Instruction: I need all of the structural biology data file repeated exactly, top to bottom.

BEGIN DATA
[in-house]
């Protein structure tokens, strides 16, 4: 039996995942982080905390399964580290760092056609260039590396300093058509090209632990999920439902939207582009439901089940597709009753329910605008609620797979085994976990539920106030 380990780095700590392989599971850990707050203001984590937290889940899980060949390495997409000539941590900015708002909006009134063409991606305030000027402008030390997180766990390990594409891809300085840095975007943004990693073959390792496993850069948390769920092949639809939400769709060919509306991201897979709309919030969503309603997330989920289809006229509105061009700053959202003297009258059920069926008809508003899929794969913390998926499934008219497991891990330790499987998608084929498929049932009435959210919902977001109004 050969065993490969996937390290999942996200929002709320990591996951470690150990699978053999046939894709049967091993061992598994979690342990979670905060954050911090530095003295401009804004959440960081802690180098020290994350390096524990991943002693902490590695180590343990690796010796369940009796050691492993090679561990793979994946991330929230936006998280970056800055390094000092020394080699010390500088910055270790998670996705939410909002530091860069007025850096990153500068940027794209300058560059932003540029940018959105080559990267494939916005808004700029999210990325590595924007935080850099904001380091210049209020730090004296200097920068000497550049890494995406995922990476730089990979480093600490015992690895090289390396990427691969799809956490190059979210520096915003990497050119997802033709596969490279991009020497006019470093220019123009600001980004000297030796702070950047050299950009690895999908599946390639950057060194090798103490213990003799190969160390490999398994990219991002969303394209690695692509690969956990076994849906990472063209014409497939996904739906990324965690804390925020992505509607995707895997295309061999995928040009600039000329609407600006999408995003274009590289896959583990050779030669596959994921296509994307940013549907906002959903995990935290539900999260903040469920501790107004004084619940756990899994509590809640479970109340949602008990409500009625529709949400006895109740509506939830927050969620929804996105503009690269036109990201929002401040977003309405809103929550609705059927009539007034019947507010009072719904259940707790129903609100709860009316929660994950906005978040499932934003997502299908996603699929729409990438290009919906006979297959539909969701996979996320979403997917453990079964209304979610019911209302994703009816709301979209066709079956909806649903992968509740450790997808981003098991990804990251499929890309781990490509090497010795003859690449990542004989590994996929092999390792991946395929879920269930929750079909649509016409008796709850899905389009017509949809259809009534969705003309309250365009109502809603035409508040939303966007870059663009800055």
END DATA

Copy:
[in-house]
């Protein structure tokens, strides 16, 4: 039996995942982080905390399964580290760092056609260039590396300093058509090209632990999920439902939207582009439901089940597709009753329910605008609620797979085994976990539920106030 380990780095700590392989599971850990707050203001984590937290889940899980060949390495997409000539941590900015708002909006009134063409991606305030000027402008030390997180766990390990594409891809300085840095975007943004990693073959390792496993850069948390769920092949639809939400769709060919509306991201897979709309919030969503309603997330989920289809006229509105061009700053959202003297009258059920069926008809508003899929794969913390998926499934008219497991891990330790499987998608084929498929049932009435959210919902977001109004 050969065993490969996937390290999942996200929002709320990591996951470690150990699978053999046939894709049967091993061992598994979690342990979670905060954050911090530095003295401009804004959440960081802690180098020290994350390096524990991943002693902490590695180590343990690796010796369940009796050691492993090679561990793979994946991330929230936006998280970056800055390094000092020394080699010390500088910055270790998670996705939410909002530091860069007025850096990153500068940027794209300058560059932003540029940018959105080559990267494939916005808004700029999210990325590595924007935080850099904001380091210049209020730090004296200097920068000497550049890494995406995922990476730089990979480093600490015992690895090289390396990427691969799809956490190059979210520096915003990497050119997802033709596969490279991009020497006019470093220019123009600001980004000297030796702070950047050299950009690895999908599946390639950057060194090798103490213990003799190969160390490999398994990219991002969303394209690695692509690969956990076994849906990472063209014409497939996904739906990324965690804390925020992505509607995707895997295309061999995928040009600039000329609407600006999408995003274009590289896959583990050779030669596959994921296509994307940013549907906002959903995990935290539900999260903040469920501790107004004084619940756990899994509590809640479970109340949602008990409500009625529709949400006895109740509506939830927050969620929804996105503009690269036109990201929002401040977003309405809103929550609705059927009539007034019947507010009072719904259940707790129903609100709860009316929660994950906005978040499932934003997502299908996603699929729409990438290009919906006979297959539909969701996979996320979403997917453990079964209304979610019911209302994703009816709301979209066709079956909806649903992968509740450790997808981003098991990804990251499929890309781990490509090497010795003859690449990542004989590994996929092999390792991946395929879920269930929750079909649509016409008796709850899905389009017509949809259809009534969705003309309250365009109502809603035409508040939303966007870059663009800055």